Twitch is rethinking its payment structure for streamers as the platform seeks new ways to boost its profits, Bloomberg has learned, citing sources close to the matter. One of the changes — which is currently under consideration — would decrease streamers' cut from 70% to 50%.

The sources add that the other option considers rolling out a tiered system and a set of criteria for how to qualify for each one. As a counteroffer, Twitch may be allowing creators to stream not only on its platform but also on YouTube or Facebook. The people say the updates are not finalized as they are still subject to change.

Although Twitch has over 50,000 creators in its partnership program, the platform has been struggling to meet its ad revenue expectations for a long time now. In 2018, it brought in about $230 million in ad revenue although the company was reportedly expecting to reach the $500 million mark. In the first half of 2019, Twitch made only $300 million against the $600 million expected.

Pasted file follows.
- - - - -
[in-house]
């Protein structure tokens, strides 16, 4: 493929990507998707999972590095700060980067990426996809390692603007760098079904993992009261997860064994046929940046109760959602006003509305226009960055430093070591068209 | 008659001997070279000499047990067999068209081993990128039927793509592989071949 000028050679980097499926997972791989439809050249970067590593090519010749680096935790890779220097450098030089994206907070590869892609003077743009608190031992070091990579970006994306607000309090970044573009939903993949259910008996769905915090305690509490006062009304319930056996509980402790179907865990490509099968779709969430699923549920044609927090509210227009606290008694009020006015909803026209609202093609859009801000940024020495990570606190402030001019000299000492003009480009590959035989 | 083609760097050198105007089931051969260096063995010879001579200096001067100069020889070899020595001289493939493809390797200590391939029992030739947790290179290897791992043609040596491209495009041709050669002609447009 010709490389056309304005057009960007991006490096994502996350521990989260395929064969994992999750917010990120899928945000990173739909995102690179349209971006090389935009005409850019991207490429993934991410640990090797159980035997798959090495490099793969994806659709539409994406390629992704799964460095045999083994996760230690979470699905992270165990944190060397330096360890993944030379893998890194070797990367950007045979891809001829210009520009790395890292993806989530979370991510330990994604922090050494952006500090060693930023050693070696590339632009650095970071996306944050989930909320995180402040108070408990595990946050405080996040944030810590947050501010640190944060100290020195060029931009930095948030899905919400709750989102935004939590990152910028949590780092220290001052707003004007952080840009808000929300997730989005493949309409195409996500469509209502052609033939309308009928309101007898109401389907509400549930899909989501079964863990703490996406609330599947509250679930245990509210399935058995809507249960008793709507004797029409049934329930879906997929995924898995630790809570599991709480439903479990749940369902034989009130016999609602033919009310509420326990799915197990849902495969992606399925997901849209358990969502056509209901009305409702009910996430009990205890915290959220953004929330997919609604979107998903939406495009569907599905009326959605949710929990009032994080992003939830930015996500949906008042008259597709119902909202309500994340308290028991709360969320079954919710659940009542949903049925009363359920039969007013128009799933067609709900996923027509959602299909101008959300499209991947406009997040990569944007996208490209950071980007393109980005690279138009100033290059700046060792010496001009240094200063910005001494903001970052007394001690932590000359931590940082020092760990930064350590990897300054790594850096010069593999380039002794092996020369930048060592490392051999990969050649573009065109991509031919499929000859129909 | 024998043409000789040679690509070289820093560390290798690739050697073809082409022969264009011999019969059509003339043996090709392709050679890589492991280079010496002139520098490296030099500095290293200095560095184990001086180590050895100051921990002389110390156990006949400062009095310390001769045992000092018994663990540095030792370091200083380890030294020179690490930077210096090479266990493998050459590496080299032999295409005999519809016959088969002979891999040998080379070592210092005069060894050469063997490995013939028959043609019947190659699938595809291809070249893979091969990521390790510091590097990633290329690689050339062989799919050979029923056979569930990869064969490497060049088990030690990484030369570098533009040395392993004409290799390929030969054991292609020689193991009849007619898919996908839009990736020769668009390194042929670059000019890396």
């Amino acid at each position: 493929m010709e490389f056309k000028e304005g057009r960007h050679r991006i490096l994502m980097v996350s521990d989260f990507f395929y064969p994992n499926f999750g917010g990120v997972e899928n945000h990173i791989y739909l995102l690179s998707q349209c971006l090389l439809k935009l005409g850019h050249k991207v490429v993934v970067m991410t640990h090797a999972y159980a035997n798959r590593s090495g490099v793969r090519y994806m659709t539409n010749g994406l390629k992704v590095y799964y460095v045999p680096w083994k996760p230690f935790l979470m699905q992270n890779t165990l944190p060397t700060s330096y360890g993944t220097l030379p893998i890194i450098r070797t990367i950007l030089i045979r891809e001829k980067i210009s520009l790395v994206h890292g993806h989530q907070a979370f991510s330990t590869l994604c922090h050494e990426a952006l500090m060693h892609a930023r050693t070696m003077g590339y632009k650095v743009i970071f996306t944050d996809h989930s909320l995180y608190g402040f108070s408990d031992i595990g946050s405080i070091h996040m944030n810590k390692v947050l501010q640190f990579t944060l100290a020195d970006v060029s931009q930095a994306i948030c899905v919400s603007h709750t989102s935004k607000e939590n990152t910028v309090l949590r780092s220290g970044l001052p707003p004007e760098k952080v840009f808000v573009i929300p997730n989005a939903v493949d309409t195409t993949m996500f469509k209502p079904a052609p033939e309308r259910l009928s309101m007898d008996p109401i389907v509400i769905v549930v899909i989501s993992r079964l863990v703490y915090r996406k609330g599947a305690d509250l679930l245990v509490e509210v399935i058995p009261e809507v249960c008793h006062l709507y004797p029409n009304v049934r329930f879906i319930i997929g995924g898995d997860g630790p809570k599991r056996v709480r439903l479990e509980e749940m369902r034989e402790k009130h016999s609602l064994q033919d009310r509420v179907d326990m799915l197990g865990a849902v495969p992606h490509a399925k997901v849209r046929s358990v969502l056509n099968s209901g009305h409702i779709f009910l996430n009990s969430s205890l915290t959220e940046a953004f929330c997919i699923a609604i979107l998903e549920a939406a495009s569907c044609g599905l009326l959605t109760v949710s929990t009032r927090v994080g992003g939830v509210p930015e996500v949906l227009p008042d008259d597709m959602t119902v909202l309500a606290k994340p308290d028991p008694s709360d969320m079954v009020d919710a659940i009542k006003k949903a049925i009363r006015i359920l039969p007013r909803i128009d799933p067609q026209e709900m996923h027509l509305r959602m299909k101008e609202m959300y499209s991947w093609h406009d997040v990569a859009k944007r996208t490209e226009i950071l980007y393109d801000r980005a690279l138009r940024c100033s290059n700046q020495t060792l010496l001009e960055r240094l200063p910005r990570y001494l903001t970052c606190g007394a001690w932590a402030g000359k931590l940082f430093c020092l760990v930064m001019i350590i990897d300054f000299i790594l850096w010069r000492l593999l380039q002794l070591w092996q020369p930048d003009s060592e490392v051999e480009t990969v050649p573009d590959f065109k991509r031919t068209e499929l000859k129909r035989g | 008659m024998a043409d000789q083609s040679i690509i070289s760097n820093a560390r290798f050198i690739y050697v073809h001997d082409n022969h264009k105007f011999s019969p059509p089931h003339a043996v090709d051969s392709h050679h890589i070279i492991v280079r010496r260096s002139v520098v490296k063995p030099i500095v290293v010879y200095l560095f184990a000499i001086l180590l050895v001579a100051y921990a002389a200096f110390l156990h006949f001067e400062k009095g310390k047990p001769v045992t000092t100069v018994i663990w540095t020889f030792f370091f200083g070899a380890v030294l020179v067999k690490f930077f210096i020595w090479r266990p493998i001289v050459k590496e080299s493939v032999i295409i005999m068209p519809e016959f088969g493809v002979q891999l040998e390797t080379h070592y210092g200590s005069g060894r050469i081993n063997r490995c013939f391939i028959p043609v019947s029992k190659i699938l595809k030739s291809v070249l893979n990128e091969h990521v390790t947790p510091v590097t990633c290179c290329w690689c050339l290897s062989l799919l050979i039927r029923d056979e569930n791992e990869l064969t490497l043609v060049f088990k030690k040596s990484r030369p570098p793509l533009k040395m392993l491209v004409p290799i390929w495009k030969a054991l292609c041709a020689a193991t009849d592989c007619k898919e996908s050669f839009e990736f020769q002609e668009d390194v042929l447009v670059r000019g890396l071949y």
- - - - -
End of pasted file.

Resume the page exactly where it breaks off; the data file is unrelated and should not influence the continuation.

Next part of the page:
Meanwhile, YouTube, one of Twitch's main competitors, is expanding a list of monetization tools for its creators after the company made $28.8 billion in ad revenue in 2021. Given that the San Bruno-based company pays its creators just a little over half of the ad revenue, YouTube might have fueled the creator economy with over $15 billion throughout 2021.

In January this year, Twitch faced criticism for insufficient efforts to combat mental issues as streamers spend an "unhealthy amount" of time broadcasting on the platform. But Twitch is denying all this allegations. saying that it is "developing targeted programming to support Twitch streamers with challenges like burnout, boundary-setting and other pressures that come with a career in online content creation."

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